If Islam is the source of values, how come we’ve got Muslims on the one hand who want to kill themselves to create a religious caliphate and on the other we’ve got Muslims who…you know…don’t. Like, a lot of Muslims who don’t?

We’ve had this weird challenge in atheism all the time, because we want to talk about it as a broad category, but at the same time saying that you’re an atheist doesn’t really say anything about what you believe. Josef Stalin was an atheist; the Bolsheviks that preceded him straight up firebombed orthodox churches. Robespierre was an atheist; the Reign of Terror was pretty happy to loot and burn monasteries and lop the heads off of priests. Ayn Rand was an atheist, and she would be perfectly pleased to let poor people die because they’re insufficiently good at competing in the market.

“Hold on,” we say, “Those guys were assholes for reasons that are independent of their atheism. It’s not atheism that made them that way; it’s…well, it’s like they’re using the language of atheism to describe the things that they believe.”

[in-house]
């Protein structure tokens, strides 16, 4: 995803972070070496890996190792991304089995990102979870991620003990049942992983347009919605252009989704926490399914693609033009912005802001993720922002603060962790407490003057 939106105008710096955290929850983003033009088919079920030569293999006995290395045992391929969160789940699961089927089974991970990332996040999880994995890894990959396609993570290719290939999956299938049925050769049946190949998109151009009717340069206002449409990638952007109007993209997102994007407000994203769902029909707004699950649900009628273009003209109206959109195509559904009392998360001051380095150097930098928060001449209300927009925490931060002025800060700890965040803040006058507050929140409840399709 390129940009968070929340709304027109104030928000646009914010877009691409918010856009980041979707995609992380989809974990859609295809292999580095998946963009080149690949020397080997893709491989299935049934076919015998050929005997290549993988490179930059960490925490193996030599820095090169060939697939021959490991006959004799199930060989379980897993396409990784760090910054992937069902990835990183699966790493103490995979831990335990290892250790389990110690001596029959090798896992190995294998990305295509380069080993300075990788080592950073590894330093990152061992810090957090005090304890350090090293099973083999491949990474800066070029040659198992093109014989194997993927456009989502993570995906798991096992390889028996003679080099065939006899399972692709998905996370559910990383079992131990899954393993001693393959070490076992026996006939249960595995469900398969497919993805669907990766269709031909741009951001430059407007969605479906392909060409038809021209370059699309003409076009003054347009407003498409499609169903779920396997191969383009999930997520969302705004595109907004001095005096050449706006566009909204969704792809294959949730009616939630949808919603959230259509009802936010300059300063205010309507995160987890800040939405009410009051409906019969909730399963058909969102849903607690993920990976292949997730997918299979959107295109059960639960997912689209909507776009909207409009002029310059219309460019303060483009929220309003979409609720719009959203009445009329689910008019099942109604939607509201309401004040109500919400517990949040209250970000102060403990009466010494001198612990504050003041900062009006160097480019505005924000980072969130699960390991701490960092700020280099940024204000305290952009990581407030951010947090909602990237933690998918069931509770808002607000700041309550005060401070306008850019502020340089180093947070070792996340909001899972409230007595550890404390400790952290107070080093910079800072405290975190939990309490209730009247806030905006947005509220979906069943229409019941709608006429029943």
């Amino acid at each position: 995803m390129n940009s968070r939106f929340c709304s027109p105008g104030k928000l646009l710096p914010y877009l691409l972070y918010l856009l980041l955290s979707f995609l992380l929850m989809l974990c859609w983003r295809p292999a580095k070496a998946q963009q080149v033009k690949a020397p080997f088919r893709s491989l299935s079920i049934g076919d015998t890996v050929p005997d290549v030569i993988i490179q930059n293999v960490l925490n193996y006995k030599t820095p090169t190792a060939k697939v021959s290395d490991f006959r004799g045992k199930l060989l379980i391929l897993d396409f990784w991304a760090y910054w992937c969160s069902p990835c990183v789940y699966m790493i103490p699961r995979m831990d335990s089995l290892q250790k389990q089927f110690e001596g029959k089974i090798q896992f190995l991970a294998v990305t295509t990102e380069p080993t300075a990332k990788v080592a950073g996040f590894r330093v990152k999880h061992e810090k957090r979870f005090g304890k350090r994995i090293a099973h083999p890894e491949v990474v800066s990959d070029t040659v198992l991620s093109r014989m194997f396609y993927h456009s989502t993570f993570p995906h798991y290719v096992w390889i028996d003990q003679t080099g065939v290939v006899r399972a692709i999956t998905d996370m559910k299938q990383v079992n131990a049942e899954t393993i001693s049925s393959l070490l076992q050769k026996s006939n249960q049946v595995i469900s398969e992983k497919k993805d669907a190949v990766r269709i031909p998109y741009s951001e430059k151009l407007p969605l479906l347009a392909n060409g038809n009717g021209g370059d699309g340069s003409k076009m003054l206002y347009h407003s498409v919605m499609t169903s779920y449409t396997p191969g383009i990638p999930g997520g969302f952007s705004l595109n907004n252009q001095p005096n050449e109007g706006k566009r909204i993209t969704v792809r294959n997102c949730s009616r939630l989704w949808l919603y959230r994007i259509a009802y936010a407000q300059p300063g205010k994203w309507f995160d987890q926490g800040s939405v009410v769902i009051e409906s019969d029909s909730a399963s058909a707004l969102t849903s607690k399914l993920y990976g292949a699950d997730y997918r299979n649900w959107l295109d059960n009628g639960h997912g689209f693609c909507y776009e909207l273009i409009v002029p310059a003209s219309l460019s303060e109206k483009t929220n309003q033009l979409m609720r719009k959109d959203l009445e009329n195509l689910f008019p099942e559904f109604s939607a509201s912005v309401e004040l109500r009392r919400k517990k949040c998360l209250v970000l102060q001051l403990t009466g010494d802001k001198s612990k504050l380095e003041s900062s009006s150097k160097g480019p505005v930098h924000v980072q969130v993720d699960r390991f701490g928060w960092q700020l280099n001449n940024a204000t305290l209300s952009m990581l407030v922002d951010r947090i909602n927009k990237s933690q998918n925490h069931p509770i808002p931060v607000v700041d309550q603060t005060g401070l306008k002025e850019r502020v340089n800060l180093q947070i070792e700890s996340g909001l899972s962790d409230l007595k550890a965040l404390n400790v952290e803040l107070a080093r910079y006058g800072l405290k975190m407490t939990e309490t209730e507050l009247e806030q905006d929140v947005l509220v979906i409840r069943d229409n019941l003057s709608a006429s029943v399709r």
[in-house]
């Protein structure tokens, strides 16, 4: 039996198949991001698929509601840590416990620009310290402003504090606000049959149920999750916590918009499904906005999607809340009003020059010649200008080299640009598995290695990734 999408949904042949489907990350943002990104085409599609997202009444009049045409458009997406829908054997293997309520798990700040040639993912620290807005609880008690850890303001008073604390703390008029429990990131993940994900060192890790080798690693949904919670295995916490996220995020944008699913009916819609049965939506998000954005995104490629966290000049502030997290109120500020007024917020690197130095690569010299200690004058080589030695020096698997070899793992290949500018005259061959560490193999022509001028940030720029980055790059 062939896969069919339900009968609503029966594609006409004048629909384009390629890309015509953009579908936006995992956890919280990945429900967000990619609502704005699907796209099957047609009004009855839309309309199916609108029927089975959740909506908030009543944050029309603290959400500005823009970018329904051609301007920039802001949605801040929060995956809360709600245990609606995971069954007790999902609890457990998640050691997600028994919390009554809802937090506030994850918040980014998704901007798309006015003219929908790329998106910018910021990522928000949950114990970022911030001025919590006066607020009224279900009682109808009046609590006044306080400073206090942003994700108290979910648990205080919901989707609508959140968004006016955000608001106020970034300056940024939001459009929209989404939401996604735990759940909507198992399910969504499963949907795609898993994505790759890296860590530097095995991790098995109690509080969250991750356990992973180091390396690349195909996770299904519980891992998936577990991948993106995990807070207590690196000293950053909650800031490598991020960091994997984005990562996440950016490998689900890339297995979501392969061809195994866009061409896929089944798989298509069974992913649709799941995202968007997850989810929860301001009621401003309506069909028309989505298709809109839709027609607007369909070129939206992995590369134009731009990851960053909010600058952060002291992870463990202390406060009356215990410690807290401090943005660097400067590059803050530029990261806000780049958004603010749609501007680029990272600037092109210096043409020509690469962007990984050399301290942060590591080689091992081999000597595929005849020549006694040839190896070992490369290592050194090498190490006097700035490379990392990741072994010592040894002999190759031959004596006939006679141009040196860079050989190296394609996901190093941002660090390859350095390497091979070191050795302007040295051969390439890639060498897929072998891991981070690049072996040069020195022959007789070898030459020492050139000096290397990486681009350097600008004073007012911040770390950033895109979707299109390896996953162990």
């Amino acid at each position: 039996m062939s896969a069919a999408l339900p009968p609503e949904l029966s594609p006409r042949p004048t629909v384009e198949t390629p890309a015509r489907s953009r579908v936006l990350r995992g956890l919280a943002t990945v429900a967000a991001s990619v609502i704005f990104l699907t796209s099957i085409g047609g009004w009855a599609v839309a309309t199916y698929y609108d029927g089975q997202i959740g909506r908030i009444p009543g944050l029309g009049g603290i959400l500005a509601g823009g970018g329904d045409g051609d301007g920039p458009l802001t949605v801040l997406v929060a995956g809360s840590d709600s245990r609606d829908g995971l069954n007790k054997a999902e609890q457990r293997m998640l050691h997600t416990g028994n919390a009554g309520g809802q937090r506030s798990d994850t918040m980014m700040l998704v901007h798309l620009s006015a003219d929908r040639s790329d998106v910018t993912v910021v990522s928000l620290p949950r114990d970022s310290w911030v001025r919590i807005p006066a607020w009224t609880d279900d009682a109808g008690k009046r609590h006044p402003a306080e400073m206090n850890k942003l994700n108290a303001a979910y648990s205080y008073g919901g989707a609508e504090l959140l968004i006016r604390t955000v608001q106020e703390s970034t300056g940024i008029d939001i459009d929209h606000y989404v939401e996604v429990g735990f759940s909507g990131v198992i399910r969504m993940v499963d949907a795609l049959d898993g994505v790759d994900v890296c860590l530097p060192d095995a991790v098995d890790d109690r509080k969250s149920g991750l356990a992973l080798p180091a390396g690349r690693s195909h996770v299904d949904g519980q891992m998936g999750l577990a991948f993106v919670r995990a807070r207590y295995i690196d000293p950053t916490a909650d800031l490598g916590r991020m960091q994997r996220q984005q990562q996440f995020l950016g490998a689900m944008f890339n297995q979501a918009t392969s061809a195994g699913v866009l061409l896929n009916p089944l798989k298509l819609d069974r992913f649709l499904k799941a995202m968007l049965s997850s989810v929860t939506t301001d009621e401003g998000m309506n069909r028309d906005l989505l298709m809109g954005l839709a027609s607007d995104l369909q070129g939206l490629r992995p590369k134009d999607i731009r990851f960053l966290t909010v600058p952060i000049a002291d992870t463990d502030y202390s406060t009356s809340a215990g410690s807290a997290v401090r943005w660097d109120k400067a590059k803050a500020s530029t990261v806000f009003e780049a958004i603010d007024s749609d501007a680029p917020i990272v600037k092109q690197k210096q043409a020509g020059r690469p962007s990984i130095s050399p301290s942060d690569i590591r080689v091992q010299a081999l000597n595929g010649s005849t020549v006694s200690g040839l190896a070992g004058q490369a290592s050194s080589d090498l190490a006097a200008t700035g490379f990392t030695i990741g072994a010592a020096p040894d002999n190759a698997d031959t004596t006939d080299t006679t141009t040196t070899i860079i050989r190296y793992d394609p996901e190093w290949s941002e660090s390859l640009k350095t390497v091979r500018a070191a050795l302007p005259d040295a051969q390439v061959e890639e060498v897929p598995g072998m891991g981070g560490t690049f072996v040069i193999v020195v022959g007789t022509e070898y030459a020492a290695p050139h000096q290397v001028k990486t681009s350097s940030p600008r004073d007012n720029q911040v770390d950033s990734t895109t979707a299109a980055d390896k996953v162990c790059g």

Historically – just like atheism – there is a wide diversity of what constitutes acceptable moral values, even among people who at least nominally adhere to exactly the same religion. I challenge you, in fact, to find two Catholics who absolutely agree on every moral point – and before you start looking, I’ll remind you that, while Catholic doctrine officially prohibits birth control as immoral, 68% of sexually active Catholic women use some method of (actual) birth control.

Where Do Values Come From?